“Submit or quit” Brain depletion is a problem for Hong Kong schools

The latest figures from the government reveal that over 4,000 educators quit their positions in the previous school year, which is a record for the five years and a 70 percent increase from the previous year.

Hong Kong, China: As Hong Kong students return for the start of their academic year, a seasoned educator Wong is counting his days before the current political tumult that is sweeping the city leaves him with no option but to leave.

Wong 34, he is concerned that he’ll soon join the student and teacher exodus caused by Beijing’s tightening grip in Hong Kong, which has been transforming schools in the area according to a number of educators.

Recent government figures reveal that more than 4,000 teachers quit their posts in the last school year. This is a record for the five years and a 70% increase over the previous year.

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“I have no faith in the future of Hong Kong or that of the industry. It is hard to nurture a person in this environment,” Wong, who requested to use only his first name said to AFP.

The political crackdown coincides with the outbreak of coronavirus in which Hong Kong has kept strict no-Covid laws that have fueled more deviations.

Students have withdrawn from schools in a flurry and 30,000 less students attending secondary and primary school in September 2021 as compared to the previous October.

Wong who has taught for over 10 years, revealed that five students in the class of his 32 students resigned at the end of a term in order to leave the country.

“The students are leaving not because they dislike the school, but because of Hong Kong’s environment.”

Classrooms that are patriotic

China is now remaking once outspoken Hong Kong in its own authoritative image, after large and sometimes violent democratic protests that took place in 2019, during which young people played an integral role.

Teachers have been instructed to teach patriotism to students and adhere to the Beijing-imposed law on national security which has criminalised opposition.

Curriculums are being redesigned to better align to Chinese Communist Party ideology.

Teachers were instructed earlier this month to “study and learn the key messages” from the speech given by the president Xi Jinping.

Parents and children have been urged to inform teachers who are in violation of the security laws.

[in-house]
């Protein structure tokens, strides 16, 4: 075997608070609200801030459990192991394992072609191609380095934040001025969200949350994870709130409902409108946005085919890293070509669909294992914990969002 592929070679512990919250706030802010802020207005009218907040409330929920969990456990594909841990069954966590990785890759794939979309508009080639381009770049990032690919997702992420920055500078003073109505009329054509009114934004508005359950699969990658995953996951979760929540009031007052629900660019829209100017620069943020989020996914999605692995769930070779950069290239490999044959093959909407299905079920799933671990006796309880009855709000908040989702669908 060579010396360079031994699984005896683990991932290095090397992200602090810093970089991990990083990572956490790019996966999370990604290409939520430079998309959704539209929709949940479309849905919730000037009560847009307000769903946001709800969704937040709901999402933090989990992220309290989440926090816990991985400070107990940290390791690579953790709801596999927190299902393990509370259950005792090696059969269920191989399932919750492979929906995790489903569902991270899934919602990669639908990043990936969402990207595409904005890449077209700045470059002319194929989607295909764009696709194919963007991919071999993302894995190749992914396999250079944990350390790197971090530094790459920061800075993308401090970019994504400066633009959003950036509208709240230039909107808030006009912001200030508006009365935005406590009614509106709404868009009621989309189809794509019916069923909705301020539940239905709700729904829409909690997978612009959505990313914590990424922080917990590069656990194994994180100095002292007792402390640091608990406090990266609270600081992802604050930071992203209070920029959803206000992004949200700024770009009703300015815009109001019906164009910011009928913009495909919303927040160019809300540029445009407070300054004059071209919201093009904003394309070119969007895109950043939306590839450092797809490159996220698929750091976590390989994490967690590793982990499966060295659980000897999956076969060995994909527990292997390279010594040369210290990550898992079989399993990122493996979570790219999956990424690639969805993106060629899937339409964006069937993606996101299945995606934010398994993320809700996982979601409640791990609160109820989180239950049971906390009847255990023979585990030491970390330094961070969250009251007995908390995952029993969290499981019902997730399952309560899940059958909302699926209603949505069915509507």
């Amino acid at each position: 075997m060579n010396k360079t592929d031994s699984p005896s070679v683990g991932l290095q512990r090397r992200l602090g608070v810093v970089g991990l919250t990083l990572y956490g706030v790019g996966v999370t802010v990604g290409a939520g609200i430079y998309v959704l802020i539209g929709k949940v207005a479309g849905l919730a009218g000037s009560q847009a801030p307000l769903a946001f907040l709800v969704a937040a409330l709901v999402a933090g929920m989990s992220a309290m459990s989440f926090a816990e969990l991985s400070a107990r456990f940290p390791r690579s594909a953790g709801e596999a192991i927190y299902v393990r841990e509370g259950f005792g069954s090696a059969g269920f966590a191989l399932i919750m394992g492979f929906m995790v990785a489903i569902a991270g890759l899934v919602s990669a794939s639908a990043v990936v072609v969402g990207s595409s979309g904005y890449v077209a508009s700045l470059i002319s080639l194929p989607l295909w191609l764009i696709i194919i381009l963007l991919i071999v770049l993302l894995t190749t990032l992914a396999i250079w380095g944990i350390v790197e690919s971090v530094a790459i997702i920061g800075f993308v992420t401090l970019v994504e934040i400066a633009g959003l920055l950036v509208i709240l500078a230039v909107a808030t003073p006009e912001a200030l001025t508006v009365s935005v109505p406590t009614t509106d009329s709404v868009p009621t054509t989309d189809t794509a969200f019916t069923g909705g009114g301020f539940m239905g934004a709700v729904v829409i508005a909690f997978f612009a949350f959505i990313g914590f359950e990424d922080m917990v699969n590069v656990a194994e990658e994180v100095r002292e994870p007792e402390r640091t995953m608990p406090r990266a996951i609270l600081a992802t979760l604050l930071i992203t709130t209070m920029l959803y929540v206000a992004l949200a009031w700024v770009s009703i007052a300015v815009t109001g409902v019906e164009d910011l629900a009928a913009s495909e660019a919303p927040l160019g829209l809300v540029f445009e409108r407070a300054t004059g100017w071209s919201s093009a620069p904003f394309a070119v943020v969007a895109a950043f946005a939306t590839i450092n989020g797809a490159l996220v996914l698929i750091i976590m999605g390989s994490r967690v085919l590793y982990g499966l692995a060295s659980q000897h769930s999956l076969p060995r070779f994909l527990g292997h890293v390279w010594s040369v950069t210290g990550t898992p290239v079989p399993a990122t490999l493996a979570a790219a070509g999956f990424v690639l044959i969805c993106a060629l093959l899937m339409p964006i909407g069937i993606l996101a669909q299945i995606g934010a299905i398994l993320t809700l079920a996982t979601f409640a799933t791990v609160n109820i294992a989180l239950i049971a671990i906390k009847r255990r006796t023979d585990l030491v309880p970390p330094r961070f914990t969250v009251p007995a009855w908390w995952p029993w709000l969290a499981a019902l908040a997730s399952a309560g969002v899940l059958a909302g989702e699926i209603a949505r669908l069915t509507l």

Wong received an reprimand letter by Hong Kong’s Education Bureau last year after his teaching materials that analysed the advantages and disadvantages of civil disobedience received anonymous complaints.

“It shattered the trust that was fundamental to teaching,” the professor recalled.

Between the years of 2019 and 2021 Hong Kong authorities received 344 complaints about teachers over the protests for democracy, with 55% of the cases being confirmed.

One principal at a high school informed AFP the staff members to remain calm and follow government guidelines in full.

“Everyone is being very careful… If some (teaching materials) may touch on political sensitivities, then we’ll skirt around it,” said the teacher, who requested anonymity.

“Nobody wants trouble and the teachers don’t want to be held personally responsible.”

Are standards lower?

Authorities have resisted the notion of an emigration wave , and say that teachers are free to quit their jobs for a variety of reasons, such as retirement and additional study.

Hong Kong’s education head stated that schools were running smoothly, and that there were sufficient skilled teachers, despite an “slightly higher” attrition rate.

However, a recent study of 140 schools revealed that each school averaged losing 7 teachers and 32 students during the course of the year.

A newspaper Ming Pao surveyed its classified section and found that more than 200 schools were still searching for teachers at the end of July. In the past, most vacant positions would be filled at the final day of May.

Administrators have said that some schools were forced to hire unqualified students.

Schools also compete to lure students away, since their headcount is often a factor in government funding and helps protect them from the possibility of closing.

It’s not the only area that suffers from brain drain.

The population of the city has declined by about 6 percent since 2018 , to 3.75 million as per the most recent official statistics, the lowest in almost 10 years.

An influx of new Hong Kong teachers are now considering their options and assessing the possible risks associated with their professions.

University graduated Mak 23 has taught for a year English at the secondary school, despite the fact that Mak does not hold an official teacher’s certificate — a fact the school’s principal did not appear to be concerned about.

“I’ll continue teaching for the next few years, but not necessarily in the long term,” the professor said.

Mak believes he has no influence over what happens to his job.

“There’s not much that can be changed,” the man smiled. “You either submit, or quit.”

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